Nurture the Wow: Finding Spirituality in the Frustration, Boredom, Tears, Poop, Desperation, Wonder, and Radical Amazement of Parenting
Flatiron Books, 320 pages, $25
I’ve read my share of parenting books. There’s a stack by my bedside table that inevitably tips over with my three kids’ rambunctious play nearby. With a 3, 5, and 7 year-old in the house, there is always the crisis du jour that I am looking for some fresh insights to figure out how to manage various situations, such as a behavior that needs rectifying or an extra dose of sibling rivalry that is getting a bit out of hand. Or sometimes it’s a need to figure a really important issue that will have x-y-and-possibly-z-long-term-implications on my child’s development, like how can I teach my children good habits around money, and exactly how much allowance I should give them?
So many of the books on the market are responding to a targeted need.
But Danya Ruttenberg’s new book, “Nurture the Wow: Finding Spirituality in the Frustration, Boredom, Tears, Poop, Desperation, Wonder, and Radical Amazement of Parenting,” is different. It’s creating a need for parents to see beyond the (seemingly endless) monotony of caring for young children, and to discover the deeper and sustaining meaning of it all.
Ruttenberg is a writer, a rabbi and a mother of three, who weaves together these parts of her identity to share her insights with her readers. As the talmudic rabbis say, “words that come from the heart enter the heart.” And as you read her book, you feel the dissonance she experienced upon first becoming a mother — how caring for little children came at the expense of what was once a robust spiritual life. But upon the birth of her first son, Yonatan, she was drawn to turning that assumption on its head; parenting doesn’t need to get in the way of a spiritual practice, it can become one.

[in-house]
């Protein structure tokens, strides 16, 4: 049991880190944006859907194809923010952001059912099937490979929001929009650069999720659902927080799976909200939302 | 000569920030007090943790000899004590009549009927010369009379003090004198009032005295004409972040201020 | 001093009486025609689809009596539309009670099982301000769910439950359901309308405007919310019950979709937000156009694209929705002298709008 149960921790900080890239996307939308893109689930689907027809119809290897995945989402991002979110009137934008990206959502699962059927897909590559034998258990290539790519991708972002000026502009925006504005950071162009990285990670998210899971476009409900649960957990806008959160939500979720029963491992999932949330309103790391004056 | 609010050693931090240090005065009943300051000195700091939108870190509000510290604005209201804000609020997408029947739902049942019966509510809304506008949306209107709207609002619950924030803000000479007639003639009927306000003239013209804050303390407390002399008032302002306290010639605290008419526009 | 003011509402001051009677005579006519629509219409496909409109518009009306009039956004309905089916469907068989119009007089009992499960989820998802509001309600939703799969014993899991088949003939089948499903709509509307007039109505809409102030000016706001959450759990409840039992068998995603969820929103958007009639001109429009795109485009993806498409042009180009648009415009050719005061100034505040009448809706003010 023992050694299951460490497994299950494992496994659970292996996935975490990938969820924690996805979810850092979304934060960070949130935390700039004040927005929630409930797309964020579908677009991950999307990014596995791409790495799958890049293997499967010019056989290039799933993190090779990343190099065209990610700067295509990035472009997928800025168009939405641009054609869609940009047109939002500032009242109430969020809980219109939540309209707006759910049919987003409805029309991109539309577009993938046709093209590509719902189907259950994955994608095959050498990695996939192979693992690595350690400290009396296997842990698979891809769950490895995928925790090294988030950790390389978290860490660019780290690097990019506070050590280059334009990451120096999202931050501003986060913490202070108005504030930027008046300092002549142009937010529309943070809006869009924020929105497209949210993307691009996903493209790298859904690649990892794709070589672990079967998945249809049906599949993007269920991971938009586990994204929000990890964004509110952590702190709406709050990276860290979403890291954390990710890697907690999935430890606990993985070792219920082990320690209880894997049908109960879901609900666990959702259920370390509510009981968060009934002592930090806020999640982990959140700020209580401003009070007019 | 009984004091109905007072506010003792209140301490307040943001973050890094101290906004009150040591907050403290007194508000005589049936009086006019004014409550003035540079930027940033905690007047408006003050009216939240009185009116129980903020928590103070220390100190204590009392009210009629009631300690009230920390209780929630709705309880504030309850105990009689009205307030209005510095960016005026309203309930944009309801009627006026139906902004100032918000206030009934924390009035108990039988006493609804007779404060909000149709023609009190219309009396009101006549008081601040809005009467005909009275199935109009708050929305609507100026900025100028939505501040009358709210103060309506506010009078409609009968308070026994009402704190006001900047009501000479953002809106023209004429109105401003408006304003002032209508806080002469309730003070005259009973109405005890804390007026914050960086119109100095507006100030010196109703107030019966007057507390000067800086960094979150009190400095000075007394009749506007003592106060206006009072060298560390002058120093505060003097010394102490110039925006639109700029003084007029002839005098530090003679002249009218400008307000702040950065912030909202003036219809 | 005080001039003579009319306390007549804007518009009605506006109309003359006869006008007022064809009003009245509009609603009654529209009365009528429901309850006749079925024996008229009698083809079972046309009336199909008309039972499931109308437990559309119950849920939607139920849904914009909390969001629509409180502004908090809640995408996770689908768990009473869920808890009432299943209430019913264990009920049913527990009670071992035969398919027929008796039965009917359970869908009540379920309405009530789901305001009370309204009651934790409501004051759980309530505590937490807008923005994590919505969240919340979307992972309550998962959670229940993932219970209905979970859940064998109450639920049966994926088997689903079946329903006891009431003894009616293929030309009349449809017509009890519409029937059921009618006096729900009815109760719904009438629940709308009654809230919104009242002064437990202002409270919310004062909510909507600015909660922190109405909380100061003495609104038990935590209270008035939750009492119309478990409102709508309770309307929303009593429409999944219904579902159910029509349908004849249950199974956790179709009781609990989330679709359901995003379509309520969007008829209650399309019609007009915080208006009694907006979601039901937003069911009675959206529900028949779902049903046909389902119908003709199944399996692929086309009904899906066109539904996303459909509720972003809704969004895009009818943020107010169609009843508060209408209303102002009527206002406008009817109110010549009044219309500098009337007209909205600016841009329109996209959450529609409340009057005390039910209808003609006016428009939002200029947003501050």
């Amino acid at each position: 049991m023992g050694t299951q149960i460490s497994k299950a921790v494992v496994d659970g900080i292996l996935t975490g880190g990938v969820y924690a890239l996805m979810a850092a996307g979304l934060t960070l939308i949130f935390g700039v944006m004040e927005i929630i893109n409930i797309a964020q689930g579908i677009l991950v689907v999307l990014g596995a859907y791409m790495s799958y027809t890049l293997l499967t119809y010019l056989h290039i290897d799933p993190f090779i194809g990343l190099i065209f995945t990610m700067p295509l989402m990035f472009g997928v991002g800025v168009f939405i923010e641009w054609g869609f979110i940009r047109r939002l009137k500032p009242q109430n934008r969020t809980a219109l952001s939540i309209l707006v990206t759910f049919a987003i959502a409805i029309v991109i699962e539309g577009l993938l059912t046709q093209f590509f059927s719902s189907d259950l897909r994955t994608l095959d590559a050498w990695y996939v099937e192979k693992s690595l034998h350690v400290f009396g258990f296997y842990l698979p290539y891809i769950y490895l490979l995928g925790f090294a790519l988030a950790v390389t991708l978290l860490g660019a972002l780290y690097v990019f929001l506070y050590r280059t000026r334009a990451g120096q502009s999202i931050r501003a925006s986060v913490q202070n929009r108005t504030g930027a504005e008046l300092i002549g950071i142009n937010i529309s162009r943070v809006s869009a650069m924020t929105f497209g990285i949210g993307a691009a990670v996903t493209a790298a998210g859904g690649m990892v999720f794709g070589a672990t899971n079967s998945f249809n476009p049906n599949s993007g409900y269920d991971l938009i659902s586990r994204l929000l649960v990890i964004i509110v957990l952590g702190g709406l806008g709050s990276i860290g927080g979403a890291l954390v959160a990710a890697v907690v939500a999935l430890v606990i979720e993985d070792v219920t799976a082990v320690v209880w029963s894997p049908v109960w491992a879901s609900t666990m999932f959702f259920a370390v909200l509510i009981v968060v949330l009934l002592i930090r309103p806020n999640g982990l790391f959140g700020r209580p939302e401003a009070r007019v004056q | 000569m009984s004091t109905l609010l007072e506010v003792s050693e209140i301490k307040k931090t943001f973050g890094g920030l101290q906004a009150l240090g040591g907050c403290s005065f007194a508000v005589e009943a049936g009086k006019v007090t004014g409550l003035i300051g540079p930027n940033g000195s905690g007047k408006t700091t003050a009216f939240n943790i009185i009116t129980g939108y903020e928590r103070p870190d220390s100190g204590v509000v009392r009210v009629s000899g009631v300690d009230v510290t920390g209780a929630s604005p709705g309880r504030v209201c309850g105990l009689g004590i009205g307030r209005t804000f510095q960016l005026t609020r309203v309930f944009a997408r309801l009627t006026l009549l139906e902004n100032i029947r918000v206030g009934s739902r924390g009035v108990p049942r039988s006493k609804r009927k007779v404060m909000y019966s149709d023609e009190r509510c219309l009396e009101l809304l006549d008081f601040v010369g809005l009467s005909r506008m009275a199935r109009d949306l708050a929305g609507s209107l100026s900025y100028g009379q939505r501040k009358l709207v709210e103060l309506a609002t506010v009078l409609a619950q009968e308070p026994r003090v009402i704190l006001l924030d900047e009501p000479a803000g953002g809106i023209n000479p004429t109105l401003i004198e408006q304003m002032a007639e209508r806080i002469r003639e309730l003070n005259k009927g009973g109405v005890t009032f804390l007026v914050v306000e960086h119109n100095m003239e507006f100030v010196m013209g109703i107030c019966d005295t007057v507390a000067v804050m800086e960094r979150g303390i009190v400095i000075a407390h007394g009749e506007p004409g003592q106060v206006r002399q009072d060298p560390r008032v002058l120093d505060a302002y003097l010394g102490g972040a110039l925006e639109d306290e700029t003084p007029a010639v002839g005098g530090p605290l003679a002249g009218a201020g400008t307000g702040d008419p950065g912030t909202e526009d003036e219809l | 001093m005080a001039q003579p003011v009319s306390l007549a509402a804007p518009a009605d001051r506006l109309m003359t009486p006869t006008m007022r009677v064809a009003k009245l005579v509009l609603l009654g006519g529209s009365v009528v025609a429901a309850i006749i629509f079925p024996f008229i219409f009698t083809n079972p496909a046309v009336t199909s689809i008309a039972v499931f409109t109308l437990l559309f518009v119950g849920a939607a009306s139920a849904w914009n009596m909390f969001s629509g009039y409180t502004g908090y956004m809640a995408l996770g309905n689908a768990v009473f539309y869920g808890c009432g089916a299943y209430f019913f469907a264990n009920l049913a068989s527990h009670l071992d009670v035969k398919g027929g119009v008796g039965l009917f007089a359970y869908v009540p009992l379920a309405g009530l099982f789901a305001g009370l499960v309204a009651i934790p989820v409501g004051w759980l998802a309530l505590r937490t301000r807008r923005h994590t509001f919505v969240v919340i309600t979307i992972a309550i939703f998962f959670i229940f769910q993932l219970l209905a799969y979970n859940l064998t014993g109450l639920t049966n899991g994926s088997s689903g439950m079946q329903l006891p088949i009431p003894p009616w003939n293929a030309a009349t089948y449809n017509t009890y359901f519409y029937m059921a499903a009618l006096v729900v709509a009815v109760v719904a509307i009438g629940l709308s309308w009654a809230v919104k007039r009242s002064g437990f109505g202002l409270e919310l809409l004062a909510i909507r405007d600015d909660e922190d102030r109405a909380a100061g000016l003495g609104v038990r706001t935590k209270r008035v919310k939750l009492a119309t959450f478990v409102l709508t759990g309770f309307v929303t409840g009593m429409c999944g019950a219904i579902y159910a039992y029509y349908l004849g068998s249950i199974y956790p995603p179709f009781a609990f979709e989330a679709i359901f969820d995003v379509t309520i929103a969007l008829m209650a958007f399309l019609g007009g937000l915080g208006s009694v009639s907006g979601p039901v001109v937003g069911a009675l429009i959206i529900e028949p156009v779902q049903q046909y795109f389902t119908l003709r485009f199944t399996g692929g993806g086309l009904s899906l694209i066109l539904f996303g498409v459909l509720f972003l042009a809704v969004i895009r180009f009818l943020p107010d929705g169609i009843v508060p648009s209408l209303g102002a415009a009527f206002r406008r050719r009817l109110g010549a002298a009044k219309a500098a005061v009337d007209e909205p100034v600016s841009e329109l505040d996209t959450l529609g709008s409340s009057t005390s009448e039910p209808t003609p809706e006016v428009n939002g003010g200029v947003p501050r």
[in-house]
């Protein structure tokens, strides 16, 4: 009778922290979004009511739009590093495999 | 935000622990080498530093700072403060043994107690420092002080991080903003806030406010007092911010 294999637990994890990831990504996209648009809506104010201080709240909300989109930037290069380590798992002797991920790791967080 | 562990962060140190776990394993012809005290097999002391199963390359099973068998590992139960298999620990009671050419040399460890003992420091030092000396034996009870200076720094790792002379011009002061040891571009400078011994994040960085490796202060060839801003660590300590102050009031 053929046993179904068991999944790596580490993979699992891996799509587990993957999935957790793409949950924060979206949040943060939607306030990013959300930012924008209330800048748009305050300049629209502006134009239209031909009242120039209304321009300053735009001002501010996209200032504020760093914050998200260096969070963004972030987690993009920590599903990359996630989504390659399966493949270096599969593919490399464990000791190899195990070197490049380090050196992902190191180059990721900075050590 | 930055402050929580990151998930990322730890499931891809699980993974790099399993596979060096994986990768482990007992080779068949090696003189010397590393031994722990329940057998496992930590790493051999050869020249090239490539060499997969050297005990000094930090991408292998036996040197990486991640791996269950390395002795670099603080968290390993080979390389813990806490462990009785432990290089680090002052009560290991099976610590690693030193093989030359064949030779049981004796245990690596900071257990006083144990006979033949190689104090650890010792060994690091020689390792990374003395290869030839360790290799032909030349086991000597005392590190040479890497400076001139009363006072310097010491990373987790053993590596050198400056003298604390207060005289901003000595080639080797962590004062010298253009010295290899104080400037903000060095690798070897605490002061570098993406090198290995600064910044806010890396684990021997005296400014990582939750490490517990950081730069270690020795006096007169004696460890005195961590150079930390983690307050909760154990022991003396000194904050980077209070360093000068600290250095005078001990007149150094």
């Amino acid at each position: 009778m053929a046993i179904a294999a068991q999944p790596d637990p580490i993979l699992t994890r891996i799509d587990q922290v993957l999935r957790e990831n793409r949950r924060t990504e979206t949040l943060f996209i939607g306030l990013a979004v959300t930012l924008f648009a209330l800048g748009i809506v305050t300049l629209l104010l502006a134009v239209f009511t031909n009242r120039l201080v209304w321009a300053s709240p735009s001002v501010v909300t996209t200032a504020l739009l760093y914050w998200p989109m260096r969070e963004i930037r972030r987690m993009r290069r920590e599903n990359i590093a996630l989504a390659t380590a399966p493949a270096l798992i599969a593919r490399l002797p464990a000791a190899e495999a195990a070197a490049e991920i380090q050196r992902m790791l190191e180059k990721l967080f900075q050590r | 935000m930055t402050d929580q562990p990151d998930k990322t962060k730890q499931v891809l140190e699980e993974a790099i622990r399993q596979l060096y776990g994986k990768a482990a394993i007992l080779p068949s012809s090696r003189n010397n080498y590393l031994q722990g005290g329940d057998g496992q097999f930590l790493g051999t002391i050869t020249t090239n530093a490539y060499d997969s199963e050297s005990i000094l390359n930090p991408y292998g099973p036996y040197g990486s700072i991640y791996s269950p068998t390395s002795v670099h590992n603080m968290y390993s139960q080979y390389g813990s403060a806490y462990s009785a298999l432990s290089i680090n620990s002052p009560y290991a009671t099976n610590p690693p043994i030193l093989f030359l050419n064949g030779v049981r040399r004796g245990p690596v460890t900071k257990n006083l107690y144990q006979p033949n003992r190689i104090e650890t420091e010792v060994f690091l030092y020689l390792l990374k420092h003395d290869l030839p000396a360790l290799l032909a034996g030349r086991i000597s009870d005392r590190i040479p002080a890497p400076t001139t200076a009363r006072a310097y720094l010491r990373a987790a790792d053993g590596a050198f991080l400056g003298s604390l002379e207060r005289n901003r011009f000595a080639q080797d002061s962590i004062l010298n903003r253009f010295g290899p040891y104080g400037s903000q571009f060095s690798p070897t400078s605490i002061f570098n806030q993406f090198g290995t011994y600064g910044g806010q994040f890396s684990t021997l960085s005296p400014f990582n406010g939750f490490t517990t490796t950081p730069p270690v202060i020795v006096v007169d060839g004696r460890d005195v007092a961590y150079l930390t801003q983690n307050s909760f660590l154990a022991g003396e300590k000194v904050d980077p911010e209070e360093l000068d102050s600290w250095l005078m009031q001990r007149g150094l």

Ruttenberg’s perspective is fresh for the Jewish parenting field. Books have been written, and programs have been launched that use the challenges of parenting as a way to connect parents to Jewish life – learning the prayer modeh ani as a way of experiencing more gratitude, considering the sh’ma as a way to ease a fraught bedtime routine, using Shabbat table rituals as a way to ensure that at least one night a week no one is running off to soccer practice.
It all sounds great in theory. But what happens when the Friday night Shabbat dinner becomes the least favorite time of the week? (Whose idea was it to bring the red grape juice and put it in the hands of a 3-year-old with a white tablecloth nearby?) Using Jewish ritual as a way into Jewish life can sometimes be another kind of behavioral intervention similar to the ones offered in parenting books, but with a Jewish twist.
They don’t address the inner landscape of a parent.
In her inimitable style – sometimes sassy, other times soft and reflective, Ruttenberg tills the soil of that inner landscape.
Teaching children to pray might be important, but what does prayer mean to a parent who is at the end of her rope? For Ruttenberg, uttering the barely audible phrase “help me” into the Great Beyond softens her to let the frustration melt away.